Bryan Ochalla is a freelance writer and editor based in Seattle.
Learn ways to evaluate the effectiveness of your mentorship program.
Just a little more than five years ago, the Fellows of the American Academy of Nurse Practitioners formed a mentorship program "so we could contribute to the professional development of other nurse practitioners," says Mary Jo Goolsby, Ed.D., MSN, NP-C, CAE, director of research and education at AANP.
The program pairs one of AANP's approximately 250 fellows—nurse practitioners who have been recognized for their contributions to leadership in the profession—with member applicants based on the latter's areas of interest or identified goals.
Typically, mentors and mentees are geographically distant, which is a must considering AANP's members are spread across the country. Plus, Goolsby adds, "the best mentor is not necessarily in one's backyard."
Chiefly responsible for the program's success, according to Goolsby, is that applicants, along with their mentors, establish goals early in the relationship. Similarly important: Applicants' progress toward their goals is tracked throughout the year-long relationship.
Though mentors and mentees tend to check in with one another on a monthly basis, they also check in with Goolsby on three occasions. "Sometimes their reports are as brief as a paragraph, and sometimes they're longer," she says. Regardless of length, the reports are used "to confirm that [applicants] are on track, to determine whether their goals have changed during the process, and to identify any assistance that might be needed."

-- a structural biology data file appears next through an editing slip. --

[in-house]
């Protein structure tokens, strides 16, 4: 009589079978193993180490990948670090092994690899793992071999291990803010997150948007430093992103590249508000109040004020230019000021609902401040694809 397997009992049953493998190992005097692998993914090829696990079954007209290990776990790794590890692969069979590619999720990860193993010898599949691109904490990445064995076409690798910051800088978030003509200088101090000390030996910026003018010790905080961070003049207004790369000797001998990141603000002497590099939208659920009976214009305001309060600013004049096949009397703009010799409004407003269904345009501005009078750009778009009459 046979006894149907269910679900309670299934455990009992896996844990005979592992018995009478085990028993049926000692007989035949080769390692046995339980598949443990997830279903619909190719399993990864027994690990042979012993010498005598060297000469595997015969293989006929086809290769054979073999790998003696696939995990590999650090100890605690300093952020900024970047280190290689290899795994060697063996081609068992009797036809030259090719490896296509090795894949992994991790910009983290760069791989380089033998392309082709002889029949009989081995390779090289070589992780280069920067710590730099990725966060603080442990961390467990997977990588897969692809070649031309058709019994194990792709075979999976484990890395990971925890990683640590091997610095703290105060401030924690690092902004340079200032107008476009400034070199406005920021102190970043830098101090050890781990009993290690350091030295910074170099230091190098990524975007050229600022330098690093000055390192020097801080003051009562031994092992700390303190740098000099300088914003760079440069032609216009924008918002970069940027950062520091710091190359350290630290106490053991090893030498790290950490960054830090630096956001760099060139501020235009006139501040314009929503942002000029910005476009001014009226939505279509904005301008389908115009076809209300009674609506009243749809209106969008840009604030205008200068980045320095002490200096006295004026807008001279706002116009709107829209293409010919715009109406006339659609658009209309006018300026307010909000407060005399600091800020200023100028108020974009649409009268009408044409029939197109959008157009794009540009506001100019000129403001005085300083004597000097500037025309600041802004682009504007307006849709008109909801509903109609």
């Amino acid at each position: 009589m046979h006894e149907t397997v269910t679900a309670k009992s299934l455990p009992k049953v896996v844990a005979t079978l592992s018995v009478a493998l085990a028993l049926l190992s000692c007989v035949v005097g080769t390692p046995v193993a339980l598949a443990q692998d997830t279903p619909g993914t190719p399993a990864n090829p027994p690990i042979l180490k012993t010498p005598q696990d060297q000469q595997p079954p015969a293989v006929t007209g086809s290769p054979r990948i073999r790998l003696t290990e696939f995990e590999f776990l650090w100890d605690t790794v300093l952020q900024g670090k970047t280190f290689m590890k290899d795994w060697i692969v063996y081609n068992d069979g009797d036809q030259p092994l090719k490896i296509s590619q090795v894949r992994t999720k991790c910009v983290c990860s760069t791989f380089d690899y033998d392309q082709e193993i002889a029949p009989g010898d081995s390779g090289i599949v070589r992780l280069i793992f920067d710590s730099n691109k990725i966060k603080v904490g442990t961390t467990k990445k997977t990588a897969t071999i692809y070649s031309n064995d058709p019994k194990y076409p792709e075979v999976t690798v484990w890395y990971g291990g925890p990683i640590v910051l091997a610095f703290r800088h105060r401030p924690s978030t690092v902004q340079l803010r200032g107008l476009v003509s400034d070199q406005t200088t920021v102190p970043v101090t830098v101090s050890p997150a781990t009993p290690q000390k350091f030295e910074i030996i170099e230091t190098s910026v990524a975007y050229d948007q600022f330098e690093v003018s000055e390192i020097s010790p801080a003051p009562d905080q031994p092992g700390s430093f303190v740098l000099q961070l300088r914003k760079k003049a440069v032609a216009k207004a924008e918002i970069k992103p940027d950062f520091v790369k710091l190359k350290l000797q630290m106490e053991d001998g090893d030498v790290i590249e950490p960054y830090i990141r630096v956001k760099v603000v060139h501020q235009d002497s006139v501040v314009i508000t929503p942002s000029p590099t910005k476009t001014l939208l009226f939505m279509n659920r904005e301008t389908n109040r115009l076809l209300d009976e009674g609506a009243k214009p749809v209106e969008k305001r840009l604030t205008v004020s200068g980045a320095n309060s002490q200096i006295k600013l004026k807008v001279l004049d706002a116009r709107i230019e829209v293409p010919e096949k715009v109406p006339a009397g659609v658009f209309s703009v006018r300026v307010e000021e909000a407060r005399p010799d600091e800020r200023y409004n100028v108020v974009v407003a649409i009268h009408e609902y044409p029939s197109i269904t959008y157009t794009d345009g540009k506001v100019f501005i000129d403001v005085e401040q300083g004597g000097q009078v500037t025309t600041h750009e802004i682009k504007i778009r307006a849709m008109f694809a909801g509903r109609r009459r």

After turning in their final report, which details whether or not they met their goals, applicants are asked to evaluate their mentorship. Unfortunately, Goolsby says, those evaluations aren't all that helpful in pinpointing problems with the program, because "people tend to be so positive about the experience."
In fact, after-the-fact, off-the-cuff comments seem to do a better job of alerting her to issues associated with the program. Case in point: "One person recently told me that the only thing she could think of that would make [the program] better would be to arrange, beyond the first face-to-face meeting, to have the pairs meet at some other point during the year. Those kinds of comments are the most helpful in terms of seeing how we could enhance or improve the program," Goolsby says.
One final way AANP attempts to measure the often-intangible benefits of these relationships: At the tail end of the program, participants are given the opportunity to create a poster and display it at the association's national conference. The posters "sometimes relate to the mentoring process or lessons learned along the way," Goolsby says, "but more often [they are] a means of sharing the outcomes of the mentorship."
When asked why it's so important for her and for any association that follows in AANP's footsteps to track the results of such a program, Goolsby says, "We want to be able to evaluate the program and seek opportunities for improvement." Without outcomes, she says, it would be impossible to measure the success of the program in general or the mentorships in particular.
"Measurement also provides positive feedback to the individual mentors, who are able to recognize the value of their contributions to the mentee," she says. "And by stopping to consider the outcomes and degree of growth or achievement realized during the one-year program, the mentees are able to recognize their accomplishments too."
Finally, because the program is a time-intensive one for both the participants and the staff of Goolsby's association, "there is the need to document return on investment—of energy and time—to establish that the program benefits our membership and contributes to the mission of AANP as well as the [Fellows] program."
Bryan Ochalla is a freelance writer based in Seattle. Email: [email protected]